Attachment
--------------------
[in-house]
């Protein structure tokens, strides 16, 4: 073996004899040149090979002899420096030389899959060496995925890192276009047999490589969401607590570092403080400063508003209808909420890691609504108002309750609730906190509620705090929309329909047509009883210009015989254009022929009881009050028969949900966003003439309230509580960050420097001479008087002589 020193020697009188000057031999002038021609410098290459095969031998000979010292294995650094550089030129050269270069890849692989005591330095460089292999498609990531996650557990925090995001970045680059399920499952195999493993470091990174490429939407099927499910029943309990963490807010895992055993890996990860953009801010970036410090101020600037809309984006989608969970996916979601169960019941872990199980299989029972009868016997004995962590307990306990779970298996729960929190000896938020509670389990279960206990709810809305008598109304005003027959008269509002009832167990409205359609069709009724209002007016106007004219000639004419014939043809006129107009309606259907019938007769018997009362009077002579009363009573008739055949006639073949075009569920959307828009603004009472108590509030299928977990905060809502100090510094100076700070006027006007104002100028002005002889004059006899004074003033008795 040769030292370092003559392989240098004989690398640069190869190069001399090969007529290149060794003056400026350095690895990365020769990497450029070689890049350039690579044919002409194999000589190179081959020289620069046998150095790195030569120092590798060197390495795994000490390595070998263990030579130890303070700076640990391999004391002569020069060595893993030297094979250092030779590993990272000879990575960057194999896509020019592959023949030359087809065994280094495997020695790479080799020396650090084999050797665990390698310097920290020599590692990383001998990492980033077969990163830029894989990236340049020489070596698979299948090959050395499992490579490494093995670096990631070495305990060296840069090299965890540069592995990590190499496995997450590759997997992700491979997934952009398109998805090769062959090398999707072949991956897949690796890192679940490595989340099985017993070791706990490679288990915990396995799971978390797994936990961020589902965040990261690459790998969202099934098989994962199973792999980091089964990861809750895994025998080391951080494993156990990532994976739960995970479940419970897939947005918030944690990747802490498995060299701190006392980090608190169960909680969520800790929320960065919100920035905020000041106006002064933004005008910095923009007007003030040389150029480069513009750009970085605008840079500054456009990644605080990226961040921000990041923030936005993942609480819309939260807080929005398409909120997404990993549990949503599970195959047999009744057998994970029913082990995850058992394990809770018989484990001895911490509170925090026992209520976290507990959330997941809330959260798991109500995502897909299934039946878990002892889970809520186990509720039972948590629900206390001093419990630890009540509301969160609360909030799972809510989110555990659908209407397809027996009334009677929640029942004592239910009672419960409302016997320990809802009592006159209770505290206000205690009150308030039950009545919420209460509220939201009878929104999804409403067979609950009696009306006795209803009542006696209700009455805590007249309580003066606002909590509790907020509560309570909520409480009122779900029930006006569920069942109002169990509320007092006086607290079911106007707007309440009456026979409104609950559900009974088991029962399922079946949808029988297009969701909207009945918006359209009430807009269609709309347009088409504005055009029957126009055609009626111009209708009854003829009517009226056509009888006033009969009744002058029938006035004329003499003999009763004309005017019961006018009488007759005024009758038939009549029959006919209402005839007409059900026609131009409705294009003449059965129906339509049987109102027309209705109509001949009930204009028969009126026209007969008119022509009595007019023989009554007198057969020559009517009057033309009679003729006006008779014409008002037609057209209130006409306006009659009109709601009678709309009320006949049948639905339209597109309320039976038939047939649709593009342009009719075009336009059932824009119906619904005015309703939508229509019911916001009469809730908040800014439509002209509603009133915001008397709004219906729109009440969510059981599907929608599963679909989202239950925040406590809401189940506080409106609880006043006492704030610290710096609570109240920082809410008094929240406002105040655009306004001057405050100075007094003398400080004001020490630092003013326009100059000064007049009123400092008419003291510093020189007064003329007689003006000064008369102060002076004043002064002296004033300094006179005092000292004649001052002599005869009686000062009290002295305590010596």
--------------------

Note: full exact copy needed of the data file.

[in-house]
């Protein structure tokens, strides 16, 4: 073996004899040149090979002899420096030389899959060496995925890192276009047999490589969401607590570092403080400063508003209808909420890691609504108002309750609730906190509620705090929309329909047509009883210009015989254009022929009881009050028969949900966003003439309230509580960050420097001479008087002589 020193020697009188000057031999002038021609410098290459095969031998000979010292294995650094550089030129050269270069890849692989005591330095460089292999498609990531996650557990925090995001970045680059399920499952195999493993470091990174490429939407099927499910029943309990963490807010895992055993890996990860953009801010970036410090101020600037809309984006989608969970996916979601169960019941872990199980299989029972009868016997004995962590307990306990779970298996729960929190000896938020509670389990279960206990709810809305008598109304005003027959008269509002009832167990409205359609069709009724209002007016106007004219000639004419014939043809006129107009309606259907019938007769018997009362009077002579009363009573008739055949006639073949075009569920959307828009603004009472108590509030299928977990905060809502100090510094100076700070006027006007104002100028002005002889004059006899004074003033008795 040769030292370092003559392989240098004989690398640069190869190069001399090969007529290149060794003056400026350095690895990365020769990497450029070689890049350039690579044919002409194999000589190179081959020289620069046998150095790195030569120092590798060197390495795994000490390595070998263990030579130890303070700076640990391999004391002569020069060595893993030297094979250092030779590993990272000879990575960057194999896509020019592959023949030359087809065994280094495997020695790479080799020396650090084999050797665990390698310097920290020599590692990383001998990492980033077969990163830029894989990236340049020489070596698979299948090959050395499992490579490494093995670096990631070495305990060296840069090299965890540069592995990590190499496995997450590759997997992700491979997934952009398109998805090769062959090398999707072949991956897949690796890192679940490595989340099985017993070791706990490679288990915990396995799971978390797994936990961020589902965040990261690459790998969202099934098989994962199973792999980091089964990861809750895994025998080391951080494993156990990532994976739960995970479940419970897939947005918030944690990747802490498995060299701190006392980090608190169960909680969520800790929320960065919100920035905020000041106006002064933004005008910095923009007007003030040389150029480069513009750009970085605008840079500054456009990644605080990226961040921000990041923030936005993942609480819309939260807080929005398409909120997404990993549990949503599970195959047999009744057998994970029913082990995850058992394990809770018989484990001895911490509170925090026992209520976290507990959330997941809330959260798991109500995502897909299934039946878990002892889970809520186990509720039972948590629900206390001093419990630890009540509301969160609360909030799972809510989110555990659908209407397809027996009334009677929640029942004592239910009672419960409302016997320990809802009592006159209770505290206000205690009150308030039950009545919420209460509220939201009878929104999804409403067979609950009696009306006795209803009542006696209700009455805590007249309580003066606002909590509790907020509560309570909520409480009122779900029930006006569920069942109002169990509320007092006086607290079911106007707007309440009456026979409104609950559900009974088991029962399922079946949808029988297009969701909207009945918006359209009430807009269609709309347009088409504005055009029957126009055609009626111009209708009854003829009517009226056509009888006033009969009744002058029938006035004329003499003999009763004309005017019961006018009488007759005024009758038939009549029959006919209402005839007409059900026609131009409705294009003449059965129906339509049987109102027309209705109509001949009930204009028969009126026209007969008119022509009595007019023989009554007198057969020559009517009057033309009679003729006006008779014409008002037609057209209130006409306006009659009109709601009678709309009320006949049948639905339209597109309320039976038939047939649709593009342009009719075009336009059932824009119906619904005015309703939508229509019911916001009469809730908040800014439509002209509603009133915001008397709004219906729109009440969510059981599907929608599963679909989202239950925040406590809401189940506080409106609880006043006492704030610290710096609570109240920082809410008094929240406002105040655009306004001057405050100075007094003398400080004001020490630092003013326009100059000064007049009123400092008419003291510093020189007064003329007689003006000064008369102060002076004043002064002296004033300094006179005092000292004649001052002599005869009686000062009290002295305590010596």